While the pandemic is disrupting the workforce in innumerable ways on multiple levels, women are increasingly bearing the brunt of it.
McKinsey’s 2021 Women in the Workplace survey finds that burnout is increasing at a significantly higher pace among women than it is among male workers – and as many as one-third are thinking of quitting or de-emphasizing their career. That’s a significant jump from just one year ago.
“One in three women says that they have considered downshifting their career or leaving the workforce this year, compared with one in four who said this a few months into the pandemic,” reads the report. “Additionally, four in ten women have considered leaving their company or switching jobs—and high employee turnover in recent months suggests that many of them are following through.”
The McKinsey survey, made in conjunction with LeanIn.org, is one of the most thorough looks at working women each year. This year’s report talked with 65,000 women from 423 organizations.
Top of mind for most of them was burnout. The gap between men and women suffering from burnout since the start of the pandemic has almost doubled in the past year. Some 42% of women say they have been often or almost always burned out in 2021, compared to 32% a year ago. The rate is just 35% for men this year.
“I probably cried more days than not,” one unnamed respondent who’s a senior VP, told McKinsey. “I felt caught in the middle of everyone’s emotional responses. I had to be the voice for a lot of different people, some of it was my job and some of it wasn’t. It was the hardest working year of my life.”
One of the most effective ways to address burnout is embracing flexibility in work schedules, allowing employees to take time off and step away when they need to. It’s critical, though, that “flexible” doesn’t morph into “always on” work. As people have worked from home for the past 18 months, too many have felt the need to be available 24/7, which has led to feelings of being overwhelmed.
Managers, also, are the first line of defense against burnout – and it’s critical that they both send the message that workers are not expected to be “always on” and monitor employees for signs of burnout, adjusting workloads when that looks to be a danger.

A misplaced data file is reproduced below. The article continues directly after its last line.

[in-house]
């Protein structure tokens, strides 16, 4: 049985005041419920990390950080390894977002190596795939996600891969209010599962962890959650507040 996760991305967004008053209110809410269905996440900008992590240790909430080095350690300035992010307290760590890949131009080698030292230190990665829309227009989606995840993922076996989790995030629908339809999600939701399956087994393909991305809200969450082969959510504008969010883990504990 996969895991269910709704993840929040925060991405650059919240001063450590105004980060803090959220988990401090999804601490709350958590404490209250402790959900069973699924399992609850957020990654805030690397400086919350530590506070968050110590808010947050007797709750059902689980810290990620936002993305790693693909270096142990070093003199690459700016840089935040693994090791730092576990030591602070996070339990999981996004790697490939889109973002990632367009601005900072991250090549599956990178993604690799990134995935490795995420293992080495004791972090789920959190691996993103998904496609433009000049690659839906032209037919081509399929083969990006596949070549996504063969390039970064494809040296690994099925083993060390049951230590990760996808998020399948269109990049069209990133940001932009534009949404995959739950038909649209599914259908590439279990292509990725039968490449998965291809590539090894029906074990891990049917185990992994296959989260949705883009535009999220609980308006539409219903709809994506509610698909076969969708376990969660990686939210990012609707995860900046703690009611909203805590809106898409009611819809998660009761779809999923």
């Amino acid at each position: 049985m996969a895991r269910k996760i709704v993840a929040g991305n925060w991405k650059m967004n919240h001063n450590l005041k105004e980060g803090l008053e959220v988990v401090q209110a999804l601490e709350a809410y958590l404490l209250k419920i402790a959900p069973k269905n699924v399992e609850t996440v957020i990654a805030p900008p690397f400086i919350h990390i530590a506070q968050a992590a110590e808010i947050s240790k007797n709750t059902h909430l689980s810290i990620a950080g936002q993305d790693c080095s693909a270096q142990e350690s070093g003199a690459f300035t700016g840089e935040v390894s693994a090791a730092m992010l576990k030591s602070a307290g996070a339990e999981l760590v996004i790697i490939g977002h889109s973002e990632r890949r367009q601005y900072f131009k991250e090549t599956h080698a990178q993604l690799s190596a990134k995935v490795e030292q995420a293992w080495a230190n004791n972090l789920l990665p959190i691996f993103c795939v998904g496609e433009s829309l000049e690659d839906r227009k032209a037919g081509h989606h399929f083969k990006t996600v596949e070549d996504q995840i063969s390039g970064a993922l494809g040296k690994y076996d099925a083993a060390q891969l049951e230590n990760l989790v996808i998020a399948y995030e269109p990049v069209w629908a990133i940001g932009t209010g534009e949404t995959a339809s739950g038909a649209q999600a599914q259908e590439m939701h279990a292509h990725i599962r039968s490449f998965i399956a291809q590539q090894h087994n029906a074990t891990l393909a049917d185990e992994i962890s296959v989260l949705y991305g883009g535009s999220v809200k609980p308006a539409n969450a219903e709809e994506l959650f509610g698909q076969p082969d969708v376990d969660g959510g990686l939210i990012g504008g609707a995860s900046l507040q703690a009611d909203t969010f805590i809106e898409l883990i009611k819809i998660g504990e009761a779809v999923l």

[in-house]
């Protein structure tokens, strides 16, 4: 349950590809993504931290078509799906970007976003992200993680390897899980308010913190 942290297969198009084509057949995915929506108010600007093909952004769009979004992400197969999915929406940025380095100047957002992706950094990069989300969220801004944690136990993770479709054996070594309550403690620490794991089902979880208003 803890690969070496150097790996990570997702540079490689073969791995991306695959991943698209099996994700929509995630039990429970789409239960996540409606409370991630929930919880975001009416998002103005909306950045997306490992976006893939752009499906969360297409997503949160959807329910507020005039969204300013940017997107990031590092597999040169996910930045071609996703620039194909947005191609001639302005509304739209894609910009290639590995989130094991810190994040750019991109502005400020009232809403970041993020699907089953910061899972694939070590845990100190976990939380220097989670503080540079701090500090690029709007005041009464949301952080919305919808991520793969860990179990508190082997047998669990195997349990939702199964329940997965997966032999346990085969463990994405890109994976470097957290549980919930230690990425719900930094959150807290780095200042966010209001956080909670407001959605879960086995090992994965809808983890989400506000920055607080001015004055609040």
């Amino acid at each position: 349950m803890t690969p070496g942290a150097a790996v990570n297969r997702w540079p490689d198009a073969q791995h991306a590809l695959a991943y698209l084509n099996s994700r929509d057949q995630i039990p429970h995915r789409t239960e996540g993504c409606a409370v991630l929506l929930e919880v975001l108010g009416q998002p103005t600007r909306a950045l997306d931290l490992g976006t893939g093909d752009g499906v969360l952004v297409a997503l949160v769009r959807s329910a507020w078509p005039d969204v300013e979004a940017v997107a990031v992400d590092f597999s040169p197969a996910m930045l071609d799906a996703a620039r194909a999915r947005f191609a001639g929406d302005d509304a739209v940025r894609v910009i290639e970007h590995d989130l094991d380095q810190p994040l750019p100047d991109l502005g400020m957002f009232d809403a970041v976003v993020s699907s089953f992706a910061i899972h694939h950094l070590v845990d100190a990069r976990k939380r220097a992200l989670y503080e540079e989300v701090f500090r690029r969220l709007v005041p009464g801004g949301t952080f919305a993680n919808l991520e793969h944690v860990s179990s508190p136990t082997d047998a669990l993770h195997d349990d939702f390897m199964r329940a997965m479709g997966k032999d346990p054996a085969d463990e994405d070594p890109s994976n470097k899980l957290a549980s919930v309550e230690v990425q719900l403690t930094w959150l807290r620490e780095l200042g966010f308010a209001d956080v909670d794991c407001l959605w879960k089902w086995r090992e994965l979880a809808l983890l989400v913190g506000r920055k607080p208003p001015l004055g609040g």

If the past year has been hard on women in general, it has been especially challenging for women of color. While recent events have elicited commitments to racial equality by many companies, the implementation of those promises, especially with women, has been somewhat lacking.
Women of color face the same microaggressions they did two years ago just as frequently, McKinsey found—and they remain far more likely than caucasian women to be on the receiving end of disrespectful and othering behavior. Similarly, caucasian women are no more likely than last year to speak out against discrimination, mentor or sponsor women of color, or take other actions to advocate for women of color.
Follow-through issues have been a hurdle in other areas, as well, which is, at least partially, why burnout remains so high. The study calls for companies to implement policies and dedicate resources to areas including on-site childcare, parental leave, and mental health services.
Some businesses have prioritized this in the pandemic, as managers better understand (sometimes first-hand) the challenges these issues present. Others, though, haven’t been as swift to act.
“There is no easy fix, so continued investment will be critical,” says the report. “In addition to maintaining the successful policies and programs they’ve put in place, companies should look for opportunities to expand on them and try new approaches. It’s also important that companies establish new norms and systems to improve employees’ everyday work experiences—even with all the right policies and programs, employees will continue to struggle if the cadence and expectations of their work feel untenable.”
There are some bright spots in the largely gloomy report. Women have made some small gains in the corporate pipeline, with a 5% rise in C-level jobs in the past five years and a 4% increase in manager positions. (Both, though, are still a long way from parity levels.)
Those at the management level are earning kudos from their workers, too, as they’re more likely to check in on overall well-being, provide emotional support and ensure that workloads are manageable. And they’re leading the way on diversity, equity and inclusion (DEI).